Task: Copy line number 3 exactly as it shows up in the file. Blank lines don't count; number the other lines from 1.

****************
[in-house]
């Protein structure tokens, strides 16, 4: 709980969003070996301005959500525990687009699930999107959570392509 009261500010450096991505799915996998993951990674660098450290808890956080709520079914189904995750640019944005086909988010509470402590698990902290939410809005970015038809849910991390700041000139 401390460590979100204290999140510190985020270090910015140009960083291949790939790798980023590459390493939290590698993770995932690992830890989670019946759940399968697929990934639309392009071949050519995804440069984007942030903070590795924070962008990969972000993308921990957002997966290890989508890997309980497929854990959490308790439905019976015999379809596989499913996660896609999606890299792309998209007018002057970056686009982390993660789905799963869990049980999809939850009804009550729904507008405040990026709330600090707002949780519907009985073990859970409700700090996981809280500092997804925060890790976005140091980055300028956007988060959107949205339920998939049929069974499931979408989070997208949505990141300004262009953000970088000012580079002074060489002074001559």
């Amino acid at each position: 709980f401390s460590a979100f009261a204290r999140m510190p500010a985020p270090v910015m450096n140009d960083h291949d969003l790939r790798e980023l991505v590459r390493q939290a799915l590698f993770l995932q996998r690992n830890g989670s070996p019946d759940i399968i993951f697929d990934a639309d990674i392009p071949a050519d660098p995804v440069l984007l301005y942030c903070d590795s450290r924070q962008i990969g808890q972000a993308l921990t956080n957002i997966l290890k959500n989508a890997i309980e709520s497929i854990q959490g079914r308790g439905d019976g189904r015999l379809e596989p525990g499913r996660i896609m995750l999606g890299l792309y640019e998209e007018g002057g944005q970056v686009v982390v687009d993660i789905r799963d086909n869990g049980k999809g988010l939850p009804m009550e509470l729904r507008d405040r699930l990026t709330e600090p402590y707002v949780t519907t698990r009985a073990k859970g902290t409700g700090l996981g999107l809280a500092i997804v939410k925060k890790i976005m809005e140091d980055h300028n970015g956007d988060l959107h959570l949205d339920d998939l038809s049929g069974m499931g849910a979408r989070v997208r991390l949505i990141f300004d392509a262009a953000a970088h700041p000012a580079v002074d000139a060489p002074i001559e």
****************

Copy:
């Amino acid at each position: 709980f401390s460590a979100f009261a204290r999140m510190p500010a985020p270090v910015m450096n140009d960083h291949d969003l790939r790798e980023l991505v590459r390493q939290a799915l590698f993770l995932q996998r690992n830890g989670s070996p019946d759940i399968i993951f697929d990934a639309d990674i392009p071949a050519d660098p995804v440069l984007l301005y942030c903070d590795s450290r924070q962008i990969g808890q972000a993308l921990t956080n957002i997966l290890k959500n989508a890997i309980e709520s497929i854990q959490g079914r308790g439905d019976g189904r015999l379809e596989p525990g499913r996660i896609m995750l999606g890299l792309y640019e998209e007018g002057g944005q970056v686009v982390v687009d993660i789905r799963d086909n869990g049980k999809g988010l939850p009804m009550e509470l729904r507008d405040r699930l990026t709330e600090p402590y707002v949780t519907t698990r009985a073990k859970g902290t409700g700090l996981g999107l809280a500092i997804v939410k925060k890790i976005m809005e140091d980055h300028n970015g956007d988060l959107h959570l949205d339920d998939l038809s049929g069974m499931g849910a979408r989070v997208r991390l949505i990141f300004d392509a262009a953000a970088h700041p000012a580079v002074d000139a060489p002074i001559e």